The necessity of free militias in America

Daniel Costa

Assistant Opinions Editor

Photo via reuters.com

The American militiamen occupies a romantic ideal in the minds of modern Americans. They are venerated in statues of heroic young men bearing arms against the British invaders, being dubbed “minutemen” due to their rapid deployment to threats around the nation. However, the militia of yester years has little resemblance to the “militia” we have now. Starting in 1903, we now have the National Guard, a military formation under the official control of the states. They were amalgamated from various militia groups both official and unofficial at the time of their creation. But isn’t the point of an armed citizenry to protect against the government?


Before I follow up on that question, let me first state that I am not opposed to the idea of the National Guard, nor their existence. The nation needs organized units to protect both the nation as a whole and the states they represent. However, by creating the National Guard and erasing the idea of the militia, the people have given up protection not of their lives, but of their freedom. Without the militias, there is little standing in the way of the supremacy of the state.


Free militias should be organized in towns and communities across the nation. Their officer positions should be respected figures in the community who are elected, not appointed, by the people they represent. Furthermore, to enter the militia, one should be required to undergo medical, mental and extremist background checks. This would ensure the militia is composed of upstanding citizens of the community; not of extremist radicals and anyone who shouldn’t have a firearm in their possession. Lastly, the militia should not be funded by the state or government in any way; rather, they should be composed of a separate fund contributed by the community.


Many if not most Americans can believe that the state is a clunky apparatus that cannot respond to issues quickly enough. A free, community organized militia could assist local authorities in the event of natural disasters until more organized and better equipped state forces can assist. Undoubtedly, precious lives could be saved as a result of this. This militia could also assist in the capture of dangerous fugitives, especially in more rural areas of the nation. In many ways, these militias can be organized in the same ways volunteer firefighter units are. Additionally, the free militia could be a crucial way of uniting communities. With the demise of churches and fairs, New England communities especially are in dire need of a sense of community.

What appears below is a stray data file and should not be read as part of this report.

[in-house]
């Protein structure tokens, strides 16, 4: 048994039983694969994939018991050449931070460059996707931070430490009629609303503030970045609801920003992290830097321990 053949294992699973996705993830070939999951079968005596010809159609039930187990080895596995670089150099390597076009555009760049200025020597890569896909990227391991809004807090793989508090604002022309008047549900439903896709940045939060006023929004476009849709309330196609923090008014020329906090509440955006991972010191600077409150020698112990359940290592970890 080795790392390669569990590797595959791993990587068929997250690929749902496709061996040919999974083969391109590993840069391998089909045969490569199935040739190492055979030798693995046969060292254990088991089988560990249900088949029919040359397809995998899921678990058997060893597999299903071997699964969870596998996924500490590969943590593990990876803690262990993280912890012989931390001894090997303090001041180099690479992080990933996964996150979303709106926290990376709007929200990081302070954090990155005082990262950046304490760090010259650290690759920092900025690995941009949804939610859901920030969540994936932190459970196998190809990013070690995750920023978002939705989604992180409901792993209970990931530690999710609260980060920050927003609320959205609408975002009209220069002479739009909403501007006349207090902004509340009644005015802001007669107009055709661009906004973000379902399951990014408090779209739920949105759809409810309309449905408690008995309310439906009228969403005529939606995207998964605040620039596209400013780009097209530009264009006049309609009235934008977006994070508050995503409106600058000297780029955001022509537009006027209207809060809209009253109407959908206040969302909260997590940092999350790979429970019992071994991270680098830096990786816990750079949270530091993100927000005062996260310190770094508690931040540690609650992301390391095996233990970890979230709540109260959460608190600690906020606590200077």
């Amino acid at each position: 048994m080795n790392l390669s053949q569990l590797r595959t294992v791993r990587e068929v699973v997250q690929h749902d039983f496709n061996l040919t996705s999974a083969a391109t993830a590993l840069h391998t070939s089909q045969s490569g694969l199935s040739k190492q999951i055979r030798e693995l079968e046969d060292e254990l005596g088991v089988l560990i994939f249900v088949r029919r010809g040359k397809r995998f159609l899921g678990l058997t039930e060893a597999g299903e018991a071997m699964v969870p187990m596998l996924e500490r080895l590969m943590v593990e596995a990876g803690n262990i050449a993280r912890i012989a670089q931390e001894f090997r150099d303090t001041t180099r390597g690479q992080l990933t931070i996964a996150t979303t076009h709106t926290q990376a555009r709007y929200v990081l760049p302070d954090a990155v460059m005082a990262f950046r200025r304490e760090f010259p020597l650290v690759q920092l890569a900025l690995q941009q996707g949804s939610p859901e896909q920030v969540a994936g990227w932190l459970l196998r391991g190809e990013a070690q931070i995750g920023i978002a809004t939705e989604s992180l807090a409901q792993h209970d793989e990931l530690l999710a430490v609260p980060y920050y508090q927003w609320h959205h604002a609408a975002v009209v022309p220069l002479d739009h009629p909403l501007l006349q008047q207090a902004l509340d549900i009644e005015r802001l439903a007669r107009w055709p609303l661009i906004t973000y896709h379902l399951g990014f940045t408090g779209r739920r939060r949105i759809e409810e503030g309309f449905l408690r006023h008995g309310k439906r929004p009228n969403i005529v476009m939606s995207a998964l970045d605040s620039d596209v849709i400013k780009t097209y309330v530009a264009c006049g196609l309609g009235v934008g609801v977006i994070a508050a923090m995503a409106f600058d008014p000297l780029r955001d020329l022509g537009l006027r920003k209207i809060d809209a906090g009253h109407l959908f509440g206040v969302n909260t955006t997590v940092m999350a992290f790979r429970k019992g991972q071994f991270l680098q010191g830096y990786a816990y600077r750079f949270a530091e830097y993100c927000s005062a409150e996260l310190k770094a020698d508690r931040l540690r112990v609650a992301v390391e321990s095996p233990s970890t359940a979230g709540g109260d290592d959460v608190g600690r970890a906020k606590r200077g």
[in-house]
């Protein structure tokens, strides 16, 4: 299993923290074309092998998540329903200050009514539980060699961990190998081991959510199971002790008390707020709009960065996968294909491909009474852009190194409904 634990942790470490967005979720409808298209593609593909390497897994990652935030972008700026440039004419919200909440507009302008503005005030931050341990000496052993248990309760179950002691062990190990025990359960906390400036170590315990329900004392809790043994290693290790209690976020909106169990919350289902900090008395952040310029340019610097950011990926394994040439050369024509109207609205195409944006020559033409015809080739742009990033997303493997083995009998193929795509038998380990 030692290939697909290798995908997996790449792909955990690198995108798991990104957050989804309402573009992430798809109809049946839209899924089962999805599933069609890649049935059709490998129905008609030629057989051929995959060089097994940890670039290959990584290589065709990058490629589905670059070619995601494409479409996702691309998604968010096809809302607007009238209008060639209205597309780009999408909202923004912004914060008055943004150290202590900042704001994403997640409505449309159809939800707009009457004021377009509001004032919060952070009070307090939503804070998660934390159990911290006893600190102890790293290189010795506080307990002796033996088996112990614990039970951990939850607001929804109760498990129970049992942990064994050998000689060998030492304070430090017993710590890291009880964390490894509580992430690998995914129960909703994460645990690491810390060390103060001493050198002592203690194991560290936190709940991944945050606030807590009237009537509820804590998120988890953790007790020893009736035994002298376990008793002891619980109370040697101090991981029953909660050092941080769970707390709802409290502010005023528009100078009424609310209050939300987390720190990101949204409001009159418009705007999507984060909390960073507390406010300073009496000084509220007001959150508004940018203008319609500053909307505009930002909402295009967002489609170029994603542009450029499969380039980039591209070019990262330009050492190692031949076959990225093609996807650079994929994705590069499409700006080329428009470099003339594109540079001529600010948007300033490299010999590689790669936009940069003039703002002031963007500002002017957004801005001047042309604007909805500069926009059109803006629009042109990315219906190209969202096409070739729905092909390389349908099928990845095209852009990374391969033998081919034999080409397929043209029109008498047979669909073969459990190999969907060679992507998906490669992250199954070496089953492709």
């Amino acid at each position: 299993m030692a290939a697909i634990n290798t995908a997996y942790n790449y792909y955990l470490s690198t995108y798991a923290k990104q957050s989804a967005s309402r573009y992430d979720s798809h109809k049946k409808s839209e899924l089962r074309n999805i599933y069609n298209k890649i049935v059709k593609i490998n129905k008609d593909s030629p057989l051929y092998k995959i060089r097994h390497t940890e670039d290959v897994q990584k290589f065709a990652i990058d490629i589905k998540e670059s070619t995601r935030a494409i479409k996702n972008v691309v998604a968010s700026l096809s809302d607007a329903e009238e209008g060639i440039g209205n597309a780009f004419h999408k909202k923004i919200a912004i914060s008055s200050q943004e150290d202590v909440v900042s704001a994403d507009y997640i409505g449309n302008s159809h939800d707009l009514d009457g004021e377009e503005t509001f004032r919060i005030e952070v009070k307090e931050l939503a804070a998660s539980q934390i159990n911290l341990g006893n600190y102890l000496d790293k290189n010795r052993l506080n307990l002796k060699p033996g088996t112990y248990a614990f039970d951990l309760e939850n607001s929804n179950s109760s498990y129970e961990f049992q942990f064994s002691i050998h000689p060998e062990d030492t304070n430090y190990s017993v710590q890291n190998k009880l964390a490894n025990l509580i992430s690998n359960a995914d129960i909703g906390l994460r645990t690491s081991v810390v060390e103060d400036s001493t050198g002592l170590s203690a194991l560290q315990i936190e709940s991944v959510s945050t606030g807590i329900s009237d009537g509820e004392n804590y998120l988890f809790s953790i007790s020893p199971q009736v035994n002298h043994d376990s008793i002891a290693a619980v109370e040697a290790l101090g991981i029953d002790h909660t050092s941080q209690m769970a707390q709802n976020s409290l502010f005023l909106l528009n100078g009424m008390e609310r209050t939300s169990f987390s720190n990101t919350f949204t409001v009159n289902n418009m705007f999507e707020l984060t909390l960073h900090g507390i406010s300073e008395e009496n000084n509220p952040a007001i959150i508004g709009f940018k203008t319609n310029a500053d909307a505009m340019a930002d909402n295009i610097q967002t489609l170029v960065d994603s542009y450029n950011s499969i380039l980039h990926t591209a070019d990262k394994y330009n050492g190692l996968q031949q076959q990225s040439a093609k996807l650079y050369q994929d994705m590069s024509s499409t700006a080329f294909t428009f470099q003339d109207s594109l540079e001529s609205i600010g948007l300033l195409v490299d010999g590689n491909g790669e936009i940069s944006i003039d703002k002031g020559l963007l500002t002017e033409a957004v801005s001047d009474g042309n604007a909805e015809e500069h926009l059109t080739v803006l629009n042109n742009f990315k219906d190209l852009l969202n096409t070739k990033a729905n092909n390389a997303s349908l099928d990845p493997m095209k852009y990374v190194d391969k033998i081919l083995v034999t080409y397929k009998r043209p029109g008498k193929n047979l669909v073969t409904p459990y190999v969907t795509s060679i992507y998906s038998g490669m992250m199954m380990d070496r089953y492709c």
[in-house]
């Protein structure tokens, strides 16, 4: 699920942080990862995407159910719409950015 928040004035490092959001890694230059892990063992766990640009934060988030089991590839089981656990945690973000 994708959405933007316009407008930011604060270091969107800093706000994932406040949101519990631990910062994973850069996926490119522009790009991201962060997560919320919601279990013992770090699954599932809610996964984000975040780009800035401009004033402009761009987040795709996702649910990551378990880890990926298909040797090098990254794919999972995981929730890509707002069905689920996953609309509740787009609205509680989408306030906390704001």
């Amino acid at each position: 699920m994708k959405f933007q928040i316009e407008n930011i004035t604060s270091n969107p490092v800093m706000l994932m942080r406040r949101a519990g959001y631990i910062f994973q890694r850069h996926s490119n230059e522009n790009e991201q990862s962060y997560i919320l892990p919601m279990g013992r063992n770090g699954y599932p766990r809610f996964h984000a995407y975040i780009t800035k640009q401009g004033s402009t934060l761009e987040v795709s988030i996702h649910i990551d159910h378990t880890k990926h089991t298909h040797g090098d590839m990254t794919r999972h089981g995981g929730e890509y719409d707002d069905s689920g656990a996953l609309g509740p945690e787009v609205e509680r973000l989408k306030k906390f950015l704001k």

The fact of the matter is that the main reason for the need of free militias is the ever-increasing control of the state and Federal governments. With the state and Federal governments having access to all of the resources in the world, the citizenry is left to defend itself with the few armed individuals it has. After all, the state should fear the people.


There is also the question of the militia groups who already exist. Many of these are social pariahs who have little legitimacy and are subsequently a nest for radicalism. If we legitimized the militia and made it the concern of the community rather than a few hotheads, it would go a long way to cut off some of radicalism’s hydra heads.


Jean Rousseau, a Swiss philosopher of the 18th century, describes a curious scene in his life. Upon entering his hometown of Geneva, Switzerland, the city militia was practising military drill. After the drills were complete, the militia spontaneously broke out in dancing, with the onlooking citizens joining in soon after. This story captures the spirit of the free militia; they were not the thugs of kings and counts, but free, ordinary citizens, protecting the communities they loved.


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